That said, the rise of black entrepreneurship clearly grows out of the idealism of the civil rights movement. Without its gains, it is inconceivable that so many African Americans would own businesses--not in antebellum ghettos, as in 1910--but in the heart of mainstream America.

Fred Terrell, founder of New York City venture capital firm Provender Capital, thinks that entrepreneurship isn't just a symbol of the accomplishments of the civil rights movement. It is, he says, a way of continuing to advance that movement. Growing up in Los Angeles in the '60s and '70s, Terrell hoped to become a lawyer and then a Congressman. Things didn't quite work out that way. He spent a few years working for the city of Los Angeles, but soon left government for a Yale MBA after he fell under the mid-1980s lure of the private sector.

Today Terrell, 46, says he feels as if he's contributing more to the civil rights movement as a private businessman running Provender, which now has $145 million under management, than he ever did as a member of the Los Angeles government. After all, the more African American--run venture capital firms there are, the less likely it is that other black entrepreneurs will have to overcome the traditional racist hurdles when they apply for financing. Or, put another way, the more likely it becomes that businesspeople will be judged not by the color of their skin but on the content of their business plans. Terrell's tactics may not be as splashy as a 1960s-style protest march, but they are still making a significant impact. And who knows what the future will bring? "We are babes in this industry," Terrell says. "But we are changing the world in our own small way."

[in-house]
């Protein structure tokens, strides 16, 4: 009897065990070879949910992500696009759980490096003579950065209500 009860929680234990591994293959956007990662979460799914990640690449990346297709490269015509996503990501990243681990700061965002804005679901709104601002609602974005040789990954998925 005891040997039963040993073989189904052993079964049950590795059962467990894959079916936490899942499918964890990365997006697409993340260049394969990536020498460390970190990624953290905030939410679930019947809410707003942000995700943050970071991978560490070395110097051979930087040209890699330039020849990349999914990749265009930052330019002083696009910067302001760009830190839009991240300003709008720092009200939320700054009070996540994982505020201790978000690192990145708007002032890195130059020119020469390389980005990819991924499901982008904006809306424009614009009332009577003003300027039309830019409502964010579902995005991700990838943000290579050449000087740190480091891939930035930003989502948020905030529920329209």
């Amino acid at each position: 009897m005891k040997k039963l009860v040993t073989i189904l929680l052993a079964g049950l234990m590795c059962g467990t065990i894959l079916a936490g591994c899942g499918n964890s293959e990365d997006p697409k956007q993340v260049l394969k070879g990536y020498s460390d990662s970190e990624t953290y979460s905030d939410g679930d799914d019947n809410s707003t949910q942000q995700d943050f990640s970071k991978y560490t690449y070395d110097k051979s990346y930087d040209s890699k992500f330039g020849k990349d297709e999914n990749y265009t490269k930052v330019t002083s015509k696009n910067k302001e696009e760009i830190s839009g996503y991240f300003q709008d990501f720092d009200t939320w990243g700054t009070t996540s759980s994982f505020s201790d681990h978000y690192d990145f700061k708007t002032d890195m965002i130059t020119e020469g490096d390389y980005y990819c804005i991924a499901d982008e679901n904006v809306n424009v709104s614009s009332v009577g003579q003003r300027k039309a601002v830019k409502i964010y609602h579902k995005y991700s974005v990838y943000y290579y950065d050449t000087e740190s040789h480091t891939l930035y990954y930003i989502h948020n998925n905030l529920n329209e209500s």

David J. Dent, an associate professor of journalism at New York University, is author of In Search of Black America: Discovering the African American Dream, which was a New York Times Book Review Notable Book of 2000.